I heard you watched a short film called Cakefarts (NSFW) last time you were in D.C. Would you care to confirm?
You showed that to me, you fucking dickhead! I totally forgot about that. I'm glad I remembered. That's amazing. I can't believe I could forget something so significant. That's just stupid. I like it more than "2 Girls 1 Cup." It's more innovative. It's just more interesting.
Are you sick of people calling you and saying, "I just called to say hello"?
No one's done it yet. I think most people have more tact. Just kidding. So many people say, "Your next single should be called 'Goodbye.'" They think that's an original joke, and I have to pretend to laugh. You were original even if you thought you weren't.
Has your has your life changed since the global success of "Hello"?
The song was so blindly appealing. It went so many places. I think a lot of the people who heard it aren't people who follow up on, "Oh, another name is attached to that track. I'll listen to everything they made." It's not a given that the rest of our stuff will be appealing. Our stuff is a bit stranger.
I think the reason ["Hello"] was so big is that it was unique in the dance world. There's just a lot of sunshine and cuteness in that song, which I think is lacking in the world of synth and dance music. It's all sexy and dark.
Do people think that Dragononette is just you instead of a band? Do people say things like, "Can't wait to see her play"?
I get that alot. I see a lot of tweets that are like that. My sister had an argument with a colleague at work who said something about liking Dragonette. My sister was like, "That's my sister!" and he was like, "No, it's not. What's her name?" My sister said, "Her name is Martina." He replied, "Well, her name is Dragonette, so I don't think it's the same person."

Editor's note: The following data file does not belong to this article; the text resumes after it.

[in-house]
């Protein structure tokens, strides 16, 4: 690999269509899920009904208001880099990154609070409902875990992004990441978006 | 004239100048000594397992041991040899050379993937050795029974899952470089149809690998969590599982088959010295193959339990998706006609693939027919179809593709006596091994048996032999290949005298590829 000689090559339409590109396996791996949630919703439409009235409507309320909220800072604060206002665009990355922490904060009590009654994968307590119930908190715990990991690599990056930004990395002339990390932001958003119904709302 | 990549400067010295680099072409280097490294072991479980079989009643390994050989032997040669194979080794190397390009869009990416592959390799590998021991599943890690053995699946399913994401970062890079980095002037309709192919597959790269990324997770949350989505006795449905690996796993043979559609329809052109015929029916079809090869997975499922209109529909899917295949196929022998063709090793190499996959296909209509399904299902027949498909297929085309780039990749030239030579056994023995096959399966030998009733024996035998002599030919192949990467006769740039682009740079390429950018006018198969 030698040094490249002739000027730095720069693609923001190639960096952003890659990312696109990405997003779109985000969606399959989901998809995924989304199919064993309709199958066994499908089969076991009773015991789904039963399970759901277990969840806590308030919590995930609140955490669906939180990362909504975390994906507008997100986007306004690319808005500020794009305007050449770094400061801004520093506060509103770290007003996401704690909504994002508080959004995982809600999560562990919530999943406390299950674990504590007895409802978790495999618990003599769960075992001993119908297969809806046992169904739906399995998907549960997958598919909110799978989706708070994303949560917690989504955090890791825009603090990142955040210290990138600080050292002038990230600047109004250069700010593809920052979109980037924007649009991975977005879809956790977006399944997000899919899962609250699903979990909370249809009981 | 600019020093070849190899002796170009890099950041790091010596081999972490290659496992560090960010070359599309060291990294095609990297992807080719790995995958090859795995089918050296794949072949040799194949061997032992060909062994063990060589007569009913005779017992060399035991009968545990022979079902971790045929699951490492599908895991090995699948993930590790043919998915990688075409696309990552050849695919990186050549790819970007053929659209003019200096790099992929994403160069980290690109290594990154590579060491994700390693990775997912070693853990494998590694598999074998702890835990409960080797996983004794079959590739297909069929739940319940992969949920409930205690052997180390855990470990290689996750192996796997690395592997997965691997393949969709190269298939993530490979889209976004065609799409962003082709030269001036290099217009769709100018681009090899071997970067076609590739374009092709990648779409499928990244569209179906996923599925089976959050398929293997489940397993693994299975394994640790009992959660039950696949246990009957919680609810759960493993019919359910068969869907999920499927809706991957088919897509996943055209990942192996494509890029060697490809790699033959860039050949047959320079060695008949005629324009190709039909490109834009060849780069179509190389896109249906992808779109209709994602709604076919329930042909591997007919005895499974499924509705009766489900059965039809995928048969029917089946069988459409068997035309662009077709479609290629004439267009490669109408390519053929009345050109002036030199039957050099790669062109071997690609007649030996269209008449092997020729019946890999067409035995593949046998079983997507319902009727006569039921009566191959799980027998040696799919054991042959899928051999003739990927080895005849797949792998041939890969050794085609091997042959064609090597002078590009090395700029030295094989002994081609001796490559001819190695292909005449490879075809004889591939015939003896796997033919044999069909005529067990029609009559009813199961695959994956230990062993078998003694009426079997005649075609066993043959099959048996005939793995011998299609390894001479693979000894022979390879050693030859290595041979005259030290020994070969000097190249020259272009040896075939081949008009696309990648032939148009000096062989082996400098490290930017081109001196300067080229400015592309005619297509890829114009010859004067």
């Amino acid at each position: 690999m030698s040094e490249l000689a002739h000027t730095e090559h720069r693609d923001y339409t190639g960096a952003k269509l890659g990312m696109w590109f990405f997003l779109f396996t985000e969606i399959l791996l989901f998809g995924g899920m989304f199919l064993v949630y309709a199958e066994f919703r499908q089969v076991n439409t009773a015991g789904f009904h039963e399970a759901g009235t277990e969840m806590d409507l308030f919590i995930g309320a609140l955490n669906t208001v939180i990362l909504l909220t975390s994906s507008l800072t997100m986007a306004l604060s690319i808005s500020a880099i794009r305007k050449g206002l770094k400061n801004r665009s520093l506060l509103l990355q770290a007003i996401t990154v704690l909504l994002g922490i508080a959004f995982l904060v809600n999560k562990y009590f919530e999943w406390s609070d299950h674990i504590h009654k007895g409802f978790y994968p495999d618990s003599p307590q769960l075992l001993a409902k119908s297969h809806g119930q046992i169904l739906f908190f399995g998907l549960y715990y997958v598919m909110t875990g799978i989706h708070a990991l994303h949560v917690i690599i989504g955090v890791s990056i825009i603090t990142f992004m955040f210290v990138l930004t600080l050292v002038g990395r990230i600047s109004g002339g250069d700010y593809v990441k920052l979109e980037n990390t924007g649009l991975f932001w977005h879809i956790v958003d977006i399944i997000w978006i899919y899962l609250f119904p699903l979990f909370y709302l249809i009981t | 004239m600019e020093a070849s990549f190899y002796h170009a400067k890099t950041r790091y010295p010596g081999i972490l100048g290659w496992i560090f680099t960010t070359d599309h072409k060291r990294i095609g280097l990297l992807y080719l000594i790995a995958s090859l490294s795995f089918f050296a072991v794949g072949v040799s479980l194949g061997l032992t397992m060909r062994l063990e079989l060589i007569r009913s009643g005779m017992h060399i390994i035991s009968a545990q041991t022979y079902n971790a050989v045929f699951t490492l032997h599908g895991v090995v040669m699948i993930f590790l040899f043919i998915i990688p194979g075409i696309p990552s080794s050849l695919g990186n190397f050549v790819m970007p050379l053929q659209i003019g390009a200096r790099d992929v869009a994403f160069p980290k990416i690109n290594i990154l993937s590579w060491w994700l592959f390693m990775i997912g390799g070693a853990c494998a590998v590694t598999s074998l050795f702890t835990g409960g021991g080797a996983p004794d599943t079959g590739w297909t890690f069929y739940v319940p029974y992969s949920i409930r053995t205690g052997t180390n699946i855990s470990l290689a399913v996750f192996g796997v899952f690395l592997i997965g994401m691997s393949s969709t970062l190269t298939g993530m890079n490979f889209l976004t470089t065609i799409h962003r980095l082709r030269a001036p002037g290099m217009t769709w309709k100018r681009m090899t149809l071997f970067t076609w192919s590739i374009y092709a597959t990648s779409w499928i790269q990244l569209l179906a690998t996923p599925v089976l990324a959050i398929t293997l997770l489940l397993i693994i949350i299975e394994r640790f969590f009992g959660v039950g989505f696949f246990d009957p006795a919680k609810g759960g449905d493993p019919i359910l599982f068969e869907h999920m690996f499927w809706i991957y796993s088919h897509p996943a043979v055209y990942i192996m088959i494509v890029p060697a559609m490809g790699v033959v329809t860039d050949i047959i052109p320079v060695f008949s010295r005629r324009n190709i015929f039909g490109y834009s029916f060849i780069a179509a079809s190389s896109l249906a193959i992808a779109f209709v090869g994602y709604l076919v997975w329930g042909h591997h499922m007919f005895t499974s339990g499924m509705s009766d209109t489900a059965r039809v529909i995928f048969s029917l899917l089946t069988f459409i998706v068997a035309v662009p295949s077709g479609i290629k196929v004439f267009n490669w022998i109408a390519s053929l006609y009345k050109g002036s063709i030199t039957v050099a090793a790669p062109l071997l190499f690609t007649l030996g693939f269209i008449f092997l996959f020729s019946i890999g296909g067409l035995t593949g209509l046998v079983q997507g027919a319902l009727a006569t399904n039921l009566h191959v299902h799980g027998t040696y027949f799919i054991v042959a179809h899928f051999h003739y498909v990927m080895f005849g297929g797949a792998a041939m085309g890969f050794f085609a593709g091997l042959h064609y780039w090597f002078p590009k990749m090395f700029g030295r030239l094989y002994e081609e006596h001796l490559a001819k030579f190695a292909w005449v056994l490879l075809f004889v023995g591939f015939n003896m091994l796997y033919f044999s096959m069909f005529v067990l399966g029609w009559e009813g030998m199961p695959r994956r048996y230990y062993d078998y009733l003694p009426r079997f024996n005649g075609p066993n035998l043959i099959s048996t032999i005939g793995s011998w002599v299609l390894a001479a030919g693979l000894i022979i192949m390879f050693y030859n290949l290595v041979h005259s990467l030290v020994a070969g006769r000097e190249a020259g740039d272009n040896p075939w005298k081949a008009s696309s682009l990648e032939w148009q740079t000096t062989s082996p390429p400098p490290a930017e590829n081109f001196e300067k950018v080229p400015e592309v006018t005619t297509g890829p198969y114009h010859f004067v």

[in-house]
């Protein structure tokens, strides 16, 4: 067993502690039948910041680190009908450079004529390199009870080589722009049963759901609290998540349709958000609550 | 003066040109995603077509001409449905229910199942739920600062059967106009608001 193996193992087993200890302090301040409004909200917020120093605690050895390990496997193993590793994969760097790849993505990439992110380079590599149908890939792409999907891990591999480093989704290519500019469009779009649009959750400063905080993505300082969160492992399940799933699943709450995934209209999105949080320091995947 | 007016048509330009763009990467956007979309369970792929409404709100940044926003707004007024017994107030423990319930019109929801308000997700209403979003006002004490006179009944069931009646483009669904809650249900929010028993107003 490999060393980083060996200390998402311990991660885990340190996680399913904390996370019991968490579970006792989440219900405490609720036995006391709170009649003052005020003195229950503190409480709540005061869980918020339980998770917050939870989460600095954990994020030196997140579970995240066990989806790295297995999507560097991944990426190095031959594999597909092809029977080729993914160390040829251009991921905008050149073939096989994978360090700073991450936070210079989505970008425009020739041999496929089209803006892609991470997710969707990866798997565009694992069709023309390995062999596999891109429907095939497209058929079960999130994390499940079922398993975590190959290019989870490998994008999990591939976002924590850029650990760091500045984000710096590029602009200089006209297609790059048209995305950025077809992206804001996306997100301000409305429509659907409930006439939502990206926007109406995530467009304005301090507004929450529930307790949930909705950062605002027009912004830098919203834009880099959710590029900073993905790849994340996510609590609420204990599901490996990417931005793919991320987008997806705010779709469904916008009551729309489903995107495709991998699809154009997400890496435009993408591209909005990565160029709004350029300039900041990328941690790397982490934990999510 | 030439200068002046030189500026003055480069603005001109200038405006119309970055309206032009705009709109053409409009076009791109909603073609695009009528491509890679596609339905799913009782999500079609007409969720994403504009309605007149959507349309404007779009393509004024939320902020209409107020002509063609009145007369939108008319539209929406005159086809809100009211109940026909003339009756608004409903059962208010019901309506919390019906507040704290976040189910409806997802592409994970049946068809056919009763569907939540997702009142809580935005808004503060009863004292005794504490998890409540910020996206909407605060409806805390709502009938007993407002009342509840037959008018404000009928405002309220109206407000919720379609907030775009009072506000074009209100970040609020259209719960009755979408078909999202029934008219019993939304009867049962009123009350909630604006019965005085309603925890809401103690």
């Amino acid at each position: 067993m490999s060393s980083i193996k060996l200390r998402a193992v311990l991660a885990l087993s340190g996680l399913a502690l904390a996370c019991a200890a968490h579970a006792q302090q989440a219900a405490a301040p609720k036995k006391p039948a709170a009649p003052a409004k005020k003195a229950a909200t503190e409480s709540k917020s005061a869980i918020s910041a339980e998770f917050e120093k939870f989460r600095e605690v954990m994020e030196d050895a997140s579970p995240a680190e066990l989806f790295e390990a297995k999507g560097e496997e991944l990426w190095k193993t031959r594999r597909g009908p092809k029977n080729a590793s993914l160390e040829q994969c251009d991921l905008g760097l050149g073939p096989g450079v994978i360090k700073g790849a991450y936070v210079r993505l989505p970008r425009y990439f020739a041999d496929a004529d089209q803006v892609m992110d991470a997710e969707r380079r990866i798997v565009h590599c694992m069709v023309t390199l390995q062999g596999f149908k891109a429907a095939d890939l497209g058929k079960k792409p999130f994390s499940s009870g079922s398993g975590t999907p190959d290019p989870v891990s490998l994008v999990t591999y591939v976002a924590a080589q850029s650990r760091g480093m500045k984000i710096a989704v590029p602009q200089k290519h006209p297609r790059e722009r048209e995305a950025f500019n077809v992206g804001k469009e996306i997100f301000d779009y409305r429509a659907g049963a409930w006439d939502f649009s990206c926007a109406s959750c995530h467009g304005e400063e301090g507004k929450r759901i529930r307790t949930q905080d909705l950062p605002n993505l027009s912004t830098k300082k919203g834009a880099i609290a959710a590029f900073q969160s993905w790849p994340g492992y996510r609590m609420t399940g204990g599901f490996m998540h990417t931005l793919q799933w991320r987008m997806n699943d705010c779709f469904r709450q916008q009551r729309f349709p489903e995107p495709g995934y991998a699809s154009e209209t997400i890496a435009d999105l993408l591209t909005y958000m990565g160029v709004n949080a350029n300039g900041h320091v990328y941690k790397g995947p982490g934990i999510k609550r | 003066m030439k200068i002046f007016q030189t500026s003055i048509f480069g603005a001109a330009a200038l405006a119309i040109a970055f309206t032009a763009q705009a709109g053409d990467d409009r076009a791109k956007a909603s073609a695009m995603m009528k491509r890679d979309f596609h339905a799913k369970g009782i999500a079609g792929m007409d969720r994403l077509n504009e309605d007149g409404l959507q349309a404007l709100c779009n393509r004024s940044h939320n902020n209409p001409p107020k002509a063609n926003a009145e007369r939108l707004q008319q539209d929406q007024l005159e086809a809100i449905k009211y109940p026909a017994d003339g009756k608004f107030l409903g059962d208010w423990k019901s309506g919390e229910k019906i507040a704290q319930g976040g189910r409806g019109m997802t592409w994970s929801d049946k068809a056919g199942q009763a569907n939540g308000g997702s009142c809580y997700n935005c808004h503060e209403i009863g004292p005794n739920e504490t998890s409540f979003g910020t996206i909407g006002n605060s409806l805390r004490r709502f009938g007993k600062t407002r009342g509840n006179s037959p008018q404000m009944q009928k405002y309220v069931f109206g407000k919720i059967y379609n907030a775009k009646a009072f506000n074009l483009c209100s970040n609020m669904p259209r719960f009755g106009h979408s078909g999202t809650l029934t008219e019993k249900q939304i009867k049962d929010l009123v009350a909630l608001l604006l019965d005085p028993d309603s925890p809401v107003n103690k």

While recording Bodyparts, did you feel like you had "made it" in some of the ways you were aspiring to in Fixin' to Thrill? There were tracks on that album, like "Big Sunglasses" and "Let's Pretend That We Rule the World," that suggested you were getting ready for the big time.
I never thought of it that way. "Big Sunglasses" was about delusions of grandeur. Being puffed up by a label and having your eyes opened to the fact that they have no idea what they're doing and all I have to do is pay attention to what I want, what I want to do. It's not disguised. It's plain in that song. Its more about the folly of it, not I wishing I were famous.